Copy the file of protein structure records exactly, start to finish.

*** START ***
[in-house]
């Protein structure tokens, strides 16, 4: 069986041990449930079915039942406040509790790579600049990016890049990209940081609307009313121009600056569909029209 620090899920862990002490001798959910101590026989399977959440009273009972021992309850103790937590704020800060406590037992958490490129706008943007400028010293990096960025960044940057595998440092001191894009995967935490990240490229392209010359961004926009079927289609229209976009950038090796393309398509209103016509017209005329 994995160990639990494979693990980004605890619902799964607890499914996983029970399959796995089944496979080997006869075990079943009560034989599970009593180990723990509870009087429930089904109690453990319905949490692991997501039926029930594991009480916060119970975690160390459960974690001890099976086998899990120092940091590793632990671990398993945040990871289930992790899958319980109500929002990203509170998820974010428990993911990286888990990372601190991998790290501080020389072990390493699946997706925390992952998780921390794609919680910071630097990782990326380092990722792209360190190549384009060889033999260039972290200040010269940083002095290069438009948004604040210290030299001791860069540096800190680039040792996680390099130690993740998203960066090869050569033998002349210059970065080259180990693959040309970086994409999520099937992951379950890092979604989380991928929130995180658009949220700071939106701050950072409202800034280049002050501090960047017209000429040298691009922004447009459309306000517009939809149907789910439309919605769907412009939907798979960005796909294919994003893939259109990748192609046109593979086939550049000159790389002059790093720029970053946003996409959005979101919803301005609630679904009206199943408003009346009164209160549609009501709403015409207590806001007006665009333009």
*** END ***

[in-house]
């Protein structure tokens, strides 16, 4: 069986041990449930079915039942406040509790790579600049990016890049990209940081609307009313121009600056569909029209 620090899920862990002490001798959910101590026989399977959440009273009972021992309850103790937590704020800060406590037992958490490129706008943007400028010293990096960025960044940057595998440092001191894009995967935490990240490229392209010359961004926009079927289609229209976009950038090796393309398509209103016509017209005329 994995160990639990494979693990980004605890619902799964607890499914996983029970399959796995089944496979080997006869075990079943009560034989599970009593180990723990509870009087429930089904109690453990319905949490692991997501039926029930594991009480916060119970975690160390459960974690001890099976086998899990120092940091590793632990671990398993945040990871289930992790899958319980109500929002990203509170998820974010428990993911990286888990990372601190991998790290501080020389072990390493699946997706925390992952998780921390794609919680910071630097990782990326380092990722792209360190190549384009060889033999260039972290200040010269940083002095290069438009948004604040210290030299001791860069540096800190680039040792996680390099130690993740998203960066090869050569033998002349210059970065080259180990693959040309970086994409999520099937992951379950890092979604989380991928929130995180658009949220700071939106701050950072409202800034280049002050501090960047017209000429040298691009922004447009459309306000517009939809149907789910439309919605769907412009939907798979960005796909294919994003893939259109990748192609046109593979086939550049000159790389002059790093720029970053946003996409959005979101919803301005609630679904009206199943408003009346009164209160549609009501709403015409207590806001007006665009333009």